Mark Ritson: Which sponsors would trust the World Cup to protect their brand in 2018?

FIFA is short of sponsors for the 2018 World Cup in Russia, which is unsurprising given recent brand safety scandals and the tarnished reputations of both the host country and governing body.

World Cup Russia2018In the mighty world of sports sponsorship there is no such thing as a small deal. But there are only two properly gigantic opportunities that dwarf all others: the Olympic Games and the FIFA World Cup. There is simply no comparison in terms of gigantic cost, global reach and the potential brand impact of being associated with one of the ‘big two’.

And yet, for all its glory, things are not looking too perky over at FIFA for next year’s World Cup. With the draw for the tournament due on Friday and the kick-off in Moscow’s Luzhniki Stadium now just over six months away, many of the sponsorship deals remain undone.

READ MORE: Michael Barnett – Before investing in football sponsorship, scout the opposition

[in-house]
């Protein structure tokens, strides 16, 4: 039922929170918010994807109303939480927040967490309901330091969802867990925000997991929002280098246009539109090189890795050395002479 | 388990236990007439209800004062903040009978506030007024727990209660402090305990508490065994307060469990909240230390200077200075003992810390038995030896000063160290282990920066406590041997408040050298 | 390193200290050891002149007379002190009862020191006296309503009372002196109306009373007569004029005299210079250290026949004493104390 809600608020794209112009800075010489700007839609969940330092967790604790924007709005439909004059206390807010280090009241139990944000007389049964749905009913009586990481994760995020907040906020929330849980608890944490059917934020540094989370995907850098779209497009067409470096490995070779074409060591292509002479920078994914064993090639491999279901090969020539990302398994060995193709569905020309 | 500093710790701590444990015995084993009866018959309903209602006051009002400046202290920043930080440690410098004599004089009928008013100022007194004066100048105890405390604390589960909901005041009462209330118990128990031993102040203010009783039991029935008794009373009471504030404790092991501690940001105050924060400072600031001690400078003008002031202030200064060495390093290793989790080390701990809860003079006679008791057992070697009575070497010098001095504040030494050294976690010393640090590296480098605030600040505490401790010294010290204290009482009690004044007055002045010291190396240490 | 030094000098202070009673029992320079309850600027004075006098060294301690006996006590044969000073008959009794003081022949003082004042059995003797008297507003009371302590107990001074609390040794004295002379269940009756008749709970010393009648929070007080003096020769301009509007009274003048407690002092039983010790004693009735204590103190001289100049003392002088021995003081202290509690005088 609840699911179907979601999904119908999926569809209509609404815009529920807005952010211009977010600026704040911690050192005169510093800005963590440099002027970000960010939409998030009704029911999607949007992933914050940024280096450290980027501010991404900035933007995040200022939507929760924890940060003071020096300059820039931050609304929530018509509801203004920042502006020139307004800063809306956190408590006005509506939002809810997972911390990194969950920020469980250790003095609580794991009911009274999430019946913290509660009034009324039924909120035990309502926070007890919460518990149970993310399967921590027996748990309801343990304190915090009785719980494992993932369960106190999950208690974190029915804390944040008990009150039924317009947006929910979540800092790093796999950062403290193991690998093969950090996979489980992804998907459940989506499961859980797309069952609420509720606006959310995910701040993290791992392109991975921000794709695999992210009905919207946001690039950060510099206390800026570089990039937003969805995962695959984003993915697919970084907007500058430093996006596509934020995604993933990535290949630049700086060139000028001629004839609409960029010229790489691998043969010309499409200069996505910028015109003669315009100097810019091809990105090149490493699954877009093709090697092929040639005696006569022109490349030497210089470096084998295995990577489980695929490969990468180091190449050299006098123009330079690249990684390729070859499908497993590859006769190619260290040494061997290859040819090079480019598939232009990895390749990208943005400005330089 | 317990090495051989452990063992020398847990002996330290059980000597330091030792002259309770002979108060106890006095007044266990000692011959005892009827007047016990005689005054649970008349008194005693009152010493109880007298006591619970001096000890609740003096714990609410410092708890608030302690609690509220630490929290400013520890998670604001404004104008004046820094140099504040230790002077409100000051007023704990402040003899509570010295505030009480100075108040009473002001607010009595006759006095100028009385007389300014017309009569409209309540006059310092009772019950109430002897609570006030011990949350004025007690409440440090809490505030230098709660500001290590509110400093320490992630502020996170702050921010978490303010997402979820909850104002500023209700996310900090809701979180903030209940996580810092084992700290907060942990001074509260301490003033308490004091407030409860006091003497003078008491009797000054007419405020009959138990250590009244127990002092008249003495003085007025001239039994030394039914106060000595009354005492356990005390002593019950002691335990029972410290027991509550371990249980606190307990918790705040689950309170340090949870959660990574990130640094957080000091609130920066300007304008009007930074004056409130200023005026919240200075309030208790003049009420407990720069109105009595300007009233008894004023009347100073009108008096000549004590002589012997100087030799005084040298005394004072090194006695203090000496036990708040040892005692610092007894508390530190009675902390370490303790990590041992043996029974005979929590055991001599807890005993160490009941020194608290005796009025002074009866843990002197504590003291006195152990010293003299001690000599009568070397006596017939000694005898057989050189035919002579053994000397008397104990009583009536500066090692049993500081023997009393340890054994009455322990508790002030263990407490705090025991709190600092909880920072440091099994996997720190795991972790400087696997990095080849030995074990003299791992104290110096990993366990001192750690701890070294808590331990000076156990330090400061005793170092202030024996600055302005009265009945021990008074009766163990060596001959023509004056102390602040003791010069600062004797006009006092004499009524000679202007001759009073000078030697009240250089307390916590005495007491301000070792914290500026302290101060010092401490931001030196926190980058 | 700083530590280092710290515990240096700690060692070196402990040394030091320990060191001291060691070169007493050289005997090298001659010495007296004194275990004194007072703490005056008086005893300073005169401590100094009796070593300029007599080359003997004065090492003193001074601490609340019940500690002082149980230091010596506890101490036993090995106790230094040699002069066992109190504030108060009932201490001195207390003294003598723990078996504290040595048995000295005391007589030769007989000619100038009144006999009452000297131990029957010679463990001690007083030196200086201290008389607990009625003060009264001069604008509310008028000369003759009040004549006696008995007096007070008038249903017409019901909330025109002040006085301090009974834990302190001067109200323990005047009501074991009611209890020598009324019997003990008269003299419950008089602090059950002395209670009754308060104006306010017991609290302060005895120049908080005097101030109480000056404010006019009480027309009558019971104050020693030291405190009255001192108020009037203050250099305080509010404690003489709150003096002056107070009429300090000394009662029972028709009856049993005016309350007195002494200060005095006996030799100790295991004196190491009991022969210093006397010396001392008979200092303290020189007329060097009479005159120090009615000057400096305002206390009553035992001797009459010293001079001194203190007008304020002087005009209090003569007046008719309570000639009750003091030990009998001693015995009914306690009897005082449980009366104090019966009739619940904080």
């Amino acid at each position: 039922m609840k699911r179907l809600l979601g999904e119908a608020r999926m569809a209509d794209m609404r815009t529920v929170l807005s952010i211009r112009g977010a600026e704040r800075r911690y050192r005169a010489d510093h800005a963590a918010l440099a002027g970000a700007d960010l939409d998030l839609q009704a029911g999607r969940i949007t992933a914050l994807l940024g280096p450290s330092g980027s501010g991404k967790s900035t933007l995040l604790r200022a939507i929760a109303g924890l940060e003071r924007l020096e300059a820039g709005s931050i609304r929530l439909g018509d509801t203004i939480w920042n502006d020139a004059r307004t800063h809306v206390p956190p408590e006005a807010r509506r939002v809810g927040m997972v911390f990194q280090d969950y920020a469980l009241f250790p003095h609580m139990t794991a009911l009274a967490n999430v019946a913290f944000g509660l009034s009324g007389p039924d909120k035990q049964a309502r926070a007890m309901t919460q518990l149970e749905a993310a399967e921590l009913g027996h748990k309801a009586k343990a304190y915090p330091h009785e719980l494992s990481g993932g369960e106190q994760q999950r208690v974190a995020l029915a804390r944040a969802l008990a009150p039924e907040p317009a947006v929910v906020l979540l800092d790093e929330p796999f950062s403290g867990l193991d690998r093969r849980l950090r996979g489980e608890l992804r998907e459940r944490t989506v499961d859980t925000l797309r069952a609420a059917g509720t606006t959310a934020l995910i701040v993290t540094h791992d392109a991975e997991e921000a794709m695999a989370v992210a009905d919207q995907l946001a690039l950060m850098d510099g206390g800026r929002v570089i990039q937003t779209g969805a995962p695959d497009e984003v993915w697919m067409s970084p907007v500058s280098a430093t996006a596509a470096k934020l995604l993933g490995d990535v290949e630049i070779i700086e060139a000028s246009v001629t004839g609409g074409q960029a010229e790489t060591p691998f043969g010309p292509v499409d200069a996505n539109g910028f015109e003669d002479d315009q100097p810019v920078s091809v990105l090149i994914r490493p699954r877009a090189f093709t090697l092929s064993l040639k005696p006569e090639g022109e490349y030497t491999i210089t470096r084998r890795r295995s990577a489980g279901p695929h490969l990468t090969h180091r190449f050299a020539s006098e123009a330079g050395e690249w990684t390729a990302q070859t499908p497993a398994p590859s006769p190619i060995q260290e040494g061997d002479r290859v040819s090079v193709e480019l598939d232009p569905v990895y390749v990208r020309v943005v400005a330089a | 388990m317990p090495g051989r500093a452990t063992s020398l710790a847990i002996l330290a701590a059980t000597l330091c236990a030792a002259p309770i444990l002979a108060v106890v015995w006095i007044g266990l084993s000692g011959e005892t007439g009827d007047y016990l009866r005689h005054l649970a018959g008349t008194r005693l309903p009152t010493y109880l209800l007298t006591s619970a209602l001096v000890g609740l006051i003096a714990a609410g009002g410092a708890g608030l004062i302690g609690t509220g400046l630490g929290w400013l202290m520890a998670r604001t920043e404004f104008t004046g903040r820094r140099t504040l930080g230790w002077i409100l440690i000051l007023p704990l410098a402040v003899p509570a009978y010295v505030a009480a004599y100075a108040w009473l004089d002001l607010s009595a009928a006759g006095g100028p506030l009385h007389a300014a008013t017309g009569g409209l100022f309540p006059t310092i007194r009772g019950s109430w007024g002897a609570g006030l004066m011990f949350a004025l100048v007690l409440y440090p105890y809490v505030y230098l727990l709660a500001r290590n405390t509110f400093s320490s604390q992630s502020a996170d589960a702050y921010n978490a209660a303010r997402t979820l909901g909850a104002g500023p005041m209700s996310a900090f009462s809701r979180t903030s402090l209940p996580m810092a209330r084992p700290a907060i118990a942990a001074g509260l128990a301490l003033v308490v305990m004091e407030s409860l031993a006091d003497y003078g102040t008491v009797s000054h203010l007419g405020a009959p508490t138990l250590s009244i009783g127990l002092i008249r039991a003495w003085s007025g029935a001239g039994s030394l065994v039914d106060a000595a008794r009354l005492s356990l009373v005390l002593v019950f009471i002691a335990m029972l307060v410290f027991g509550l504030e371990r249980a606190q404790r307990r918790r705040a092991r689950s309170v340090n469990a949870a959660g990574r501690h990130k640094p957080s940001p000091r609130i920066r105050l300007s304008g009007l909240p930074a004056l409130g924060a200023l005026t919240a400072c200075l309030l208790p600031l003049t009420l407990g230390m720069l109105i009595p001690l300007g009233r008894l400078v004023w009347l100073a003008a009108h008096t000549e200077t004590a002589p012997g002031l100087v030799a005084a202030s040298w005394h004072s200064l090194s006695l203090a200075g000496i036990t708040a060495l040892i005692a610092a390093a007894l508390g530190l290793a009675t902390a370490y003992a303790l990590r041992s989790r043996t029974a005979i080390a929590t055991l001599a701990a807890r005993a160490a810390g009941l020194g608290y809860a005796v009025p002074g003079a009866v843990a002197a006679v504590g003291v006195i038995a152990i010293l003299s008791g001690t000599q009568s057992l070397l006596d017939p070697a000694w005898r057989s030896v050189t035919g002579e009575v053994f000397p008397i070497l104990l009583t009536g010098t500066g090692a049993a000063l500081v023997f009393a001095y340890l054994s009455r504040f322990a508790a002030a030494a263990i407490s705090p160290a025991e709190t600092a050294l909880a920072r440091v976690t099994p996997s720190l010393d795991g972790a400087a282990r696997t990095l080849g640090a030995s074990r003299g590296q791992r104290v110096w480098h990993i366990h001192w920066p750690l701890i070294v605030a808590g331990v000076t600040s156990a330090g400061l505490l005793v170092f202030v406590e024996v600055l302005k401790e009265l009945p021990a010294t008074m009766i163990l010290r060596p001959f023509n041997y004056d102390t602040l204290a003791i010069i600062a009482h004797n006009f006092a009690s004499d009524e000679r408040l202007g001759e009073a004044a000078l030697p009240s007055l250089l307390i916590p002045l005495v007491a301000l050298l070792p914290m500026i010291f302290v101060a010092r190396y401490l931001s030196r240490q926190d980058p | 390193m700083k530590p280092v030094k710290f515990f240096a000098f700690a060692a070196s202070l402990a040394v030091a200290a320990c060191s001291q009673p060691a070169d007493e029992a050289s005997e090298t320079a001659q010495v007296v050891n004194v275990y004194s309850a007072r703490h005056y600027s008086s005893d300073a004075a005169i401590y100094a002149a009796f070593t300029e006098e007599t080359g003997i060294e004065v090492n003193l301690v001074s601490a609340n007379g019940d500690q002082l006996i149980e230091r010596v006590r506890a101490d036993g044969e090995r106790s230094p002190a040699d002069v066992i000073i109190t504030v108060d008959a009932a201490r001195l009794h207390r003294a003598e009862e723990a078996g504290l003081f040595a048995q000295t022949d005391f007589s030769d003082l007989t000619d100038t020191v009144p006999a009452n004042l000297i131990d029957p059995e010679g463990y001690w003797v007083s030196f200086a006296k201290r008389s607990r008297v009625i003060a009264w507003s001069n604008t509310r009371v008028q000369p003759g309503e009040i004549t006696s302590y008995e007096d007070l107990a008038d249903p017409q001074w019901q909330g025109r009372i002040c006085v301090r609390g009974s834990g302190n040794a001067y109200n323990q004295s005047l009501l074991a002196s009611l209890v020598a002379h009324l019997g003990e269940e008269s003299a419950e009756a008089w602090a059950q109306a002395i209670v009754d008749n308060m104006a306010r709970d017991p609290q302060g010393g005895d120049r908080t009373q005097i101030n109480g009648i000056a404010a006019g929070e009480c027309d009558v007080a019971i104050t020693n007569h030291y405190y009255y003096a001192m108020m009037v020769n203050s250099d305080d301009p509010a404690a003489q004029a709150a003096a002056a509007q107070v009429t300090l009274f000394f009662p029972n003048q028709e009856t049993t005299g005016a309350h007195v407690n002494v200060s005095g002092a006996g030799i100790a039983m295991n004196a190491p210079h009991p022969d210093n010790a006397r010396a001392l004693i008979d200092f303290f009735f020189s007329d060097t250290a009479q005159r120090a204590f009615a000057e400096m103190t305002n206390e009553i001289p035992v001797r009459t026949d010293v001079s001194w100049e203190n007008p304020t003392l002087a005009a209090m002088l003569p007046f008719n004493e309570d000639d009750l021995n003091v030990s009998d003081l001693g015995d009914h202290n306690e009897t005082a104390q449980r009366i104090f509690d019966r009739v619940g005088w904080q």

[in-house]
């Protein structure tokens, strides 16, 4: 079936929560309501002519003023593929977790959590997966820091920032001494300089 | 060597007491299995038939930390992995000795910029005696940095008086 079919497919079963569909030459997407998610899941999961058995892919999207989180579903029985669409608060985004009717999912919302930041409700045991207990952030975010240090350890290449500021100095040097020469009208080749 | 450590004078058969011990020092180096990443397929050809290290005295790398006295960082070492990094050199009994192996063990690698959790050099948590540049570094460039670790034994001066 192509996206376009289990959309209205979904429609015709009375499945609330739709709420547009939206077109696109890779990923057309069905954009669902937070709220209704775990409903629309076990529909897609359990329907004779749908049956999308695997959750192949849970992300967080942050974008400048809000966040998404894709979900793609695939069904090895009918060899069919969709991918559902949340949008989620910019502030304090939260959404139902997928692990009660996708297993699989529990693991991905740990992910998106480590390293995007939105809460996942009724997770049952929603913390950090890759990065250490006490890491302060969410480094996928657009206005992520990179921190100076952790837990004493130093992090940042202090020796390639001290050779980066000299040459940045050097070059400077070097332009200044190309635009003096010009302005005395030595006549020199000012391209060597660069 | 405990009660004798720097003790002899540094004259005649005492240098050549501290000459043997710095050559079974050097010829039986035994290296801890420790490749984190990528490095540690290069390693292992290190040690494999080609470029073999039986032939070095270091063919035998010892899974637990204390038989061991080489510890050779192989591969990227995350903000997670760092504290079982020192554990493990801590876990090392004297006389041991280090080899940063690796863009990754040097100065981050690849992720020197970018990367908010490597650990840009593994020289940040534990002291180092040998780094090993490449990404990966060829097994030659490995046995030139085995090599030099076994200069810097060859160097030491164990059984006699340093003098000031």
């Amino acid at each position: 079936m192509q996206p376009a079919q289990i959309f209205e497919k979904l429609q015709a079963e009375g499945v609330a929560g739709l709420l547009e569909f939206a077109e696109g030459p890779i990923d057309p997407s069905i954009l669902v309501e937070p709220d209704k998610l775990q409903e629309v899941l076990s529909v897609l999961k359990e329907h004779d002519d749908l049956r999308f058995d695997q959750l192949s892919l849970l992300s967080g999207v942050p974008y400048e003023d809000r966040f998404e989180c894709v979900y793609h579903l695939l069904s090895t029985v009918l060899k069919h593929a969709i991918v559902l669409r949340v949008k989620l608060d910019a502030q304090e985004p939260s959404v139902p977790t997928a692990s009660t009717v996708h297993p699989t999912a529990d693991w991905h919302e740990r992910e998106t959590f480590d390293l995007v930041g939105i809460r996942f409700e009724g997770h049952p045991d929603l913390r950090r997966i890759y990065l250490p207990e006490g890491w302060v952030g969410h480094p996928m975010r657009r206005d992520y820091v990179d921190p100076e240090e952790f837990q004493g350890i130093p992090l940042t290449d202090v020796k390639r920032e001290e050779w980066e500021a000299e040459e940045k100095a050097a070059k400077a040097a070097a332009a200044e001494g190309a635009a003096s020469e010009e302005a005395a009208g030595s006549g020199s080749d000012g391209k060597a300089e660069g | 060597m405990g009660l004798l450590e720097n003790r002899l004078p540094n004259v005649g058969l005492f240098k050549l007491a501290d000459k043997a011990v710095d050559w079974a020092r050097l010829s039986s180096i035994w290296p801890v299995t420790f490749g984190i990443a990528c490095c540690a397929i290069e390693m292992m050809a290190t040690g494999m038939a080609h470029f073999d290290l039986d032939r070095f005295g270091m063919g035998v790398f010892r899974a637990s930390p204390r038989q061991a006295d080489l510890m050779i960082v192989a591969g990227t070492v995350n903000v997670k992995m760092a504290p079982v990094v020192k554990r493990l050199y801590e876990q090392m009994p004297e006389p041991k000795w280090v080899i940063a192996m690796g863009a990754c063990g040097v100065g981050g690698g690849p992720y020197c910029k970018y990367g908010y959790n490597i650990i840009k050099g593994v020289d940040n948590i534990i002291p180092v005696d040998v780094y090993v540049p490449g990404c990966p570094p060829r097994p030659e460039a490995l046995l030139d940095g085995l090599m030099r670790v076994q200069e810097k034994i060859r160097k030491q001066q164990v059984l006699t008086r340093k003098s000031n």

FIFA is offering three tiers of sponsorship for the World Cup in Russia next summer. The eight top-tier ‘partners’ are granted global rights to promote their brand alongside the tournament for what is widely thought to be an annual fee of around £100m. Beneath them are the six ‘sponsors’, each thought to be paying around £50m a year for the association. Finally, in a new development for Russia 2018, there are also 32 regional ‘supporter’ deals available for an asking price of around £8m each.

The problem for FIFA is that many of these sponsorship deals look unlikely to be signed. In stark contrast to earlier tournaments there are embarrassing gaps in the sponsorship roster for 2018. FIFA is still searching for a final partner, it is short of two sponsors and, with only one regional supporter so far signed up, a local Russian bank, there are still 31 spots available at the third tier.

World Cup 2018 sponsors

It takes at least a year for a big brand to prepare to execute a major sponsorship like a World Cup association, so while it might appear inconceivable, it seems increasingly likely that the World Cup will kick off with an incomplete sponsorship roster. Perhaps more likely, a series of last-minute discount deals will be done to sell the remaining sponsorship opportunities to brands at knock down prices.